Publication: Fortnight in Review Volume: 6 Issue: 17

…It has already become almost a cliche that August was the cruelest month for the Russian people, with the fire in Moscow’s Ostankino television tower following on the heels of the terrorist bombing at the capital’s Pushkin Square, which killed twelve people, and the destruction of the submarine Kursk and its crew of 112 men. While the Ostankino television fire was the least lethal of the three events–three people were killed as a result of the blaze–the destruction of the 1770-foot structure was perhaps the most devastating event symbolically. It even elicited a gloomy observation from President Vladimir Putin, who said that the fire was emblematic of the overall shape the country was in. And if the Kursk disaster brought out Russian officialdom’s tendency toward Soviet-style mendacity when the chips are down, the Ostankino fire highlighted the degree to which other attributes of the era of central planning persist to this day. That sad fact was made clear by Leonid Korotchik, Moscow’s fire chief, who revealed that the blaze could have been localized had he and his men not had to wait three hours to get Putin’s permission to cut the tower’s power supply. The tower, of course, was one of the country’s most vital “strategic objects,” given that it carried the signals of the country’s politically all-important state television channels to viewers in Russia’s politically all-important capital.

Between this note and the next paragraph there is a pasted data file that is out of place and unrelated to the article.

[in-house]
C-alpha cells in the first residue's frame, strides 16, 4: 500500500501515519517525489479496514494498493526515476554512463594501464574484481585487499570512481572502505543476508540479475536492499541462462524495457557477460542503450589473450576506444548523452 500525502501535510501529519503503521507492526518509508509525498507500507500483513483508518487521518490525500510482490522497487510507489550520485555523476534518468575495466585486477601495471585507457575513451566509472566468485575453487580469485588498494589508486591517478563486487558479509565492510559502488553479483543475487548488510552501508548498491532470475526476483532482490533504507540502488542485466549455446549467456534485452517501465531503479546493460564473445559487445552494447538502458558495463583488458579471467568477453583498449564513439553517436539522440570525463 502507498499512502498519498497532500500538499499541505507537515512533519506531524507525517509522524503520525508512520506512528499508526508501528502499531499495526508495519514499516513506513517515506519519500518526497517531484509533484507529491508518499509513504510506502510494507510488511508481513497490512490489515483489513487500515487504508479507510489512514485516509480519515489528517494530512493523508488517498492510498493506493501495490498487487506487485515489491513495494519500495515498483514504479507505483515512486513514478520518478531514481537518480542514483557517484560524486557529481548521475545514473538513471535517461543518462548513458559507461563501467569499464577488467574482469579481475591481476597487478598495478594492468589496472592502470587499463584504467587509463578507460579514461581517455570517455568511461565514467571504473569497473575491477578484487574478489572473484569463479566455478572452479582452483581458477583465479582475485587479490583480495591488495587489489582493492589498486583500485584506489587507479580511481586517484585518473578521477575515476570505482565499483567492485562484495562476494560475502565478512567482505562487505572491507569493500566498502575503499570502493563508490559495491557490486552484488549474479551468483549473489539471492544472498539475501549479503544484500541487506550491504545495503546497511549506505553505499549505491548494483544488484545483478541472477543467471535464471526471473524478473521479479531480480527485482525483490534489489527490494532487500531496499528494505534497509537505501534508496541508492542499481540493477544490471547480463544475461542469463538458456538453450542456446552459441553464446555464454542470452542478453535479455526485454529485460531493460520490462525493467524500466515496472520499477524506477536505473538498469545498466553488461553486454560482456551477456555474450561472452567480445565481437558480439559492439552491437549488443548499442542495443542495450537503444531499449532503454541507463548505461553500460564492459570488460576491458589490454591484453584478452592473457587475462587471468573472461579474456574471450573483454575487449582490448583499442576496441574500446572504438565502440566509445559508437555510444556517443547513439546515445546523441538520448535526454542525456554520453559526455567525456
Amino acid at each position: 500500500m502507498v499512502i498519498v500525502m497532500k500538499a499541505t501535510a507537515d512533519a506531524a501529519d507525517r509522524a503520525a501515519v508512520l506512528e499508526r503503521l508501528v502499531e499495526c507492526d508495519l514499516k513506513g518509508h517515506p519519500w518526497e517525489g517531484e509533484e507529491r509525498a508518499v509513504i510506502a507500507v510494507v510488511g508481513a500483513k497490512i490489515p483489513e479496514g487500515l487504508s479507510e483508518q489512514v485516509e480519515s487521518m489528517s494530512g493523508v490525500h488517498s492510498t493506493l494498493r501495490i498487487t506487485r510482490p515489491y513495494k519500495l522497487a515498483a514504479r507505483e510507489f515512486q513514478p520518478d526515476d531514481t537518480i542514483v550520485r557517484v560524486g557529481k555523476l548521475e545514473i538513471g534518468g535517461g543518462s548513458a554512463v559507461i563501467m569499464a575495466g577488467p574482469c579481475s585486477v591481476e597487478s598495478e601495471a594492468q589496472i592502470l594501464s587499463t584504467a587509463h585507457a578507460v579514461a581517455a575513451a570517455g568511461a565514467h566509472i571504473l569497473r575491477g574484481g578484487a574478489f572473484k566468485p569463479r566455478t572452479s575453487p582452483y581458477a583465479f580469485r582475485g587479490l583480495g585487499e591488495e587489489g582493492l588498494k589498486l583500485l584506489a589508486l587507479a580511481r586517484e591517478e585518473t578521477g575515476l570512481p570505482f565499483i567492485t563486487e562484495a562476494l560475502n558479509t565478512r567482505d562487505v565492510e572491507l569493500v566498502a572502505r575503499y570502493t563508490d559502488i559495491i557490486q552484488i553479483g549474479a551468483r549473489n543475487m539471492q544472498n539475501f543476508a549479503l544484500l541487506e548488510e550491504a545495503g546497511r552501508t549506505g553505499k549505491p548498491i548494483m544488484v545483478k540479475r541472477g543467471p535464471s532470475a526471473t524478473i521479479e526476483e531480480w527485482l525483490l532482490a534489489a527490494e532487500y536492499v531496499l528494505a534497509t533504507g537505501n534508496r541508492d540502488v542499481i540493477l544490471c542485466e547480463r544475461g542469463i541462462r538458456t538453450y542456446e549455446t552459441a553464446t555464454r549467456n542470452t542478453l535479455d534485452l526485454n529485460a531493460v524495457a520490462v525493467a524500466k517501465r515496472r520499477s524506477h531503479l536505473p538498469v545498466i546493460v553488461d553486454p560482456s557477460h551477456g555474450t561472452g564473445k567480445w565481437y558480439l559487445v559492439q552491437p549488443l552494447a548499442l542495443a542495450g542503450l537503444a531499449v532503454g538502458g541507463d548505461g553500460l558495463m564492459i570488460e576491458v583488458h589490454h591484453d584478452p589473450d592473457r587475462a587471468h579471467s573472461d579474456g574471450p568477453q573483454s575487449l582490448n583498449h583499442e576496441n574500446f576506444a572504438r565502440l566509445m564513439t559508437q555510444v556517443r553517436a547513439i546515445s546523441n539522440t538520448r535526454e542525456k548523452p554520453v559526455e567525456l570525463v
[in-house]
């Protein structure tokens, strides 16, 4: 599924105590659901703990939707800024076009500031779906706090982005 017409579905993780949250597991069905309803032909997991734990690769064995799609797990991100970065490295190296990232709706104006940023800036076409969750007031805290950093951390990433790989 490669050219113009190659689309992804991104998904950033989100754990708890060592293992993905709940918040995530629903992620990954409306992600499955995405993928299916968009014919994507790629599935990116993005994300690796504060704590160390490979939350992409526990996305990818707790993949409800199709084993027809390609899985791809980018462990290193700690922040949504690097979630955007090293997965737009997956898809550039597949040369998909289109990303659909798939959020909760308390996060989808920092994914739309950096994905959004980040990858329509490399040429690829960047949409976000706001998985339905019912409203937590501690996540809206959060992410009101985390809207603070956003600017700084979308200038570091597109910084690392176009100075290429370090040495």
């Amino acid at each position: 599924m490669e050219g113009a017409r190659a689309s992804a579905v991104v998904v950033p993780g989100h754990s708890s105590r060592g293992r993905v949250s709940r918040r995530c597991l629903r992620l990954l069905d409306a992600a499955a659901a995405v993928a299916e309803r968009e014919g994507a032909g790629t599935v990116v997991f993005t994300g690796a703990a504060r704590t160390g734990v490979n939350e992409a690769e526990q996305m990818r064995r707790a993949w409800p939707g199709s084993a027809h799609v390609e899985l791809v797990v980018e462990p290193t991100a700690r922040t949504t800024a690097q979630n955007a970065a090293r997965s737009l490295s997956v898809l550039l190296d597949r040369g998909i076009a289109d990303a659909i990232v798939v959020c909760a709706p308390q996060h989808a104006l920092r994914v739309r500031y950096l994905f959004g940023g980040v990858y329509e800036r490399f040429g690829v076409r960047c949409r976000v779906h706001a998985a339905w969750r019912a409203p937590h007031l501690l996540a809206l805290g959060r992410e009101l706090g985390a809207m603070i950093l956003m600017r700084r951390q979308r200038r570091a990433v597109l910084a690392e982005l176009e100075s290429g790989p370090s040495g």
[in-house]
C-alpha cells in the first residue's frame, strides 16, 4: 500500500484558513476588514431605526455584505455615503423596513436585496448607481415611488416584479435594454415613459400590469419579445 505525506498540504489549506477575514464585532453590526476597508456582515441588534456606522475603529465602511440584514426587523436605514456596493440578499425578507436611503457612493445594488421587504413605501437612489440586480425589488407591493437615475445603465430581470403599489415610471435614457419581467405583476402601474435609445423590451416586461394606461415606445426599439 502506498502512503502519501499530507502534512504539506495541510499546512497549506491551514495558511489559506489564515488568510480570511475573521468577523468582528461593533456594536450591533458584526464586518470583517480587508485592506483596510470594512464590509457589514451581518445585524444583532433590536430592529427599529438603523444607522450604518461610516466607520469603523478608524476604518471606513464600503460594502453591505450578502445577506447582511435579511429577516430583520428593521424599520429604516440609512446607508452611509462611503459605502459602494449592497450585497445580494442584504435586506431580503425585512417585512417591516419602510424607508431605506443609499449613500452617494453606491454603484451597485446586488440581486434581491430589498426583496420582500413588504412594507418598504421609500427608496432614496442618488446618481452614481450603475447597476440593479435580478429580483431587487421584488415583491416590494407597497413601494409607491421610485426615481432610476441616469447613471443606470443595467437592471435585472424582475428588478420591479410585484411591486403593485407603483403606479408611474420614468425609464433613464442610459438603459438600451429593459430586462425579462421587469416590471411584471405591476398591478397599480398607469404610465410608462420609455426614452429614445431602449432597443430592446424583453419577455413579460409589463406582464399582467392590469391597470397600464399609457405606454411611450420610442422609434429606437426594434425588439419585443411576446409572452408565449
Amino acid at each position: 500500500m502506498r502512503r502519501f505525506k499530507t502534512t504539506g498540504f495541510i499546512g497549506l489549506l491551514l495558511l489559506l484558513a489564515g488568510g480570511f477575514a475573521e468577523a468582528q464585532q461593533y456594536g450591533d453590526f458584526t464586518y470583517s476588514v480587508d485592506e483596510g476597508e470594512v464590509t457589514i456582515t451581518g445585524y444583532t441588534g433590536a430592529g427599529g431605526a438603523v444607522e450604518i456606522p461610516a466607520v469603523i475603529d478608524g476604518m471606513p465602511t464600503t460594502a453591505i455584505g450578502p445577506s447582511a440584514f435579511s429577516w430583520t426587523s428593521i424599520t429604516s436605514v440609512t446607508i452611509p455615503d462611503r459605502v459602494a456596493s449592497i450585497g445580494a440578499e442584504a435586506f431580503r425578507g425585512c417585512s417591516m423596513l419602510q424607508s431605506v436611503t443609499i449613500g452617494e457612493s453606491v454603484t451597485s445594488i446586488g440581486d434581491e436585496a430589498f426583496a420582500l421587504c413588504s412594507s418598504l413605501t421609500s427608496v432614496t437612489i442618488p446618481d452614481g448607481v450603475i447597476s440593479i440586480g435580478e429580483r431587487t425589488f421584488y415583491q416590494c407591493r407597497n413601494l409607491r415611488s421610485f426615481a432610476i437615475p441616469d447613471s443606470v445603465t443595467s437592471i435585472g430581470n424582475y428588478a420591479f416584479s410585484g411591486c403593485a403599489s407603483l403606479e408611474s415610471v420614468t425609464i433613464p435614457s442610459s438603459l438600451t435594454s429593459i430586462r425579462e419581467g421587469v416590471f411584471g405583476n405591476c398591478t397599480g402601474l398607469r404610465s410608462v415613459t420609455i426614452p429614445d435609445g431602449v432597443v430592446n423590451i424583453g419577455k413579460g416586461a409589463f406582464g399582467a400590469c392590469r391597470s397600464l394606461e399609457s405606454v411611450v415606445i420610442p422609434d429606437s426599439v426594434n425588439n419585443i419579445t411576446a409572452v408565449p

The back-to-back disasters cast a shadow over what should have been a cheery month, given the warm weather and the good news in the economy and financial sector, buoyed as they were by continued record-high world oil prices. The disasters spawned a host of frightening prognoses in the media concerning the country’s crumbling infrastructure, which, according to the weekly Argumenty i Fakty, would cost US$50 billion a year for a decade to fix. Indeed, the new fears over the infrastructure, combined with those already well-developed fears concerning Russia’s demographic trends, created an almost apocalyptic vision of the country’s future. Alarming news rained down nonstop: even days after the Ostankino fire, the weekly newspaper Novaya gazeta warned that the crowds of Muscovites who had gathered to watch the blaze could face future health dangers, given that cables burning inside the television tower had given off clouds of highly toxic dioxin.